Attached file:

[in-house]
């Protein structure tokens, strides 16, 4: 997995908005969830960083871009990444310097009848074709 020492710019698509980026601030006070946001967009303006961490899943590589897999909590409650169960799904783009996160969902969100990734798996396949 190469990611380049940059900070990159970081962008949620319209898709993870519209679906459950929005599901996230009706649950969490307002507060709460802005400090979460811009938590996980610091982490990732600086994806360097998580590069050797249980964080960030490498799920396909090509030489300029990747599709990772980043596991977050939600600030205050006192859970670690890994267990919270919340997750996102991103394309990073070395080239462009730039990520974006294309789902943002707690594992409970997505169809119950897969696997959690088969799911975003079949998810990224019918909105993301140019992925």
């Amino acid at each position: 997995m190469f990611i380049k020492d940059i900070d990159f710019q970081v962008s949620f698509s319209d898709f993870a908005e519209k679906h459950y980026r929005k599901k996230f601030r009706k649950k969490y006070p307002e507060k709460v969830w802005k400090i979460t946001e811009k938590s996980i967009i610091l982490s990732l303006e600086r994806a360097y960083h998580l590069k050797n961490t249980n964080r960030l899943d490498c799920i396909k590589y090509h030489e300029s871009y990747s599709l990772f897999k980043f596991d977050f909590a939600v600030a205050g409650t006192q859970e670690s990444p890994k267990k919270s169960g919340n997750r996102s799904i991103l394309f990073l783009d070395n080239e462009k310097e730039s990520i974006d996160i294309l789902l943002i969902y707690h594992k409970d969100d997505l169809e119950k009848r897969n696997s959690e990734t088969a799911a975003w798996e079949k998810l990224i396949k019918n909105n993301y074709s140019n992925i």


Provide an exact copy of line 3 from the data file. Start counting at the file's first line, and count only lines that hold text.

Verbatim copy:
């Amino acid at each position: 997995m190469f990611i380049k020492d940059i900070d990159f710019q970081v962008s949620f698509s319209d898709f993870a908005e519209k679906h459950y980026r929005k599901k996230f601030r009706k649950k969490y006070p307002e507060k709460v969830w802005k400090i979460t946001e811009k938590s996980i967009i610091l982490s990732l303006e600086r994806a360097y960083h998580l590069k050797n961490t249980n964080r960030l899943d490498c799920i396909k590589y090509h030489e300029s871009y990747s599709l990772f897999k980043f596991d977050f909590a939600v600030a205050g409650t006192q859970e670690s990444p890994k267990k919270s169960g919340n997750r996102s799904i991103l394309f990073l783009d070395n080239e462009k310097e730039s990520i974006d996160i294309l789902l943002i969902y707690h594992k409970d969100d997505l169809e119950k009848r897969n696997s959690e990734t088969a799911a975003w798996e079949k998810l990224i396949k019918n909105n993301y074709s140019n992925i």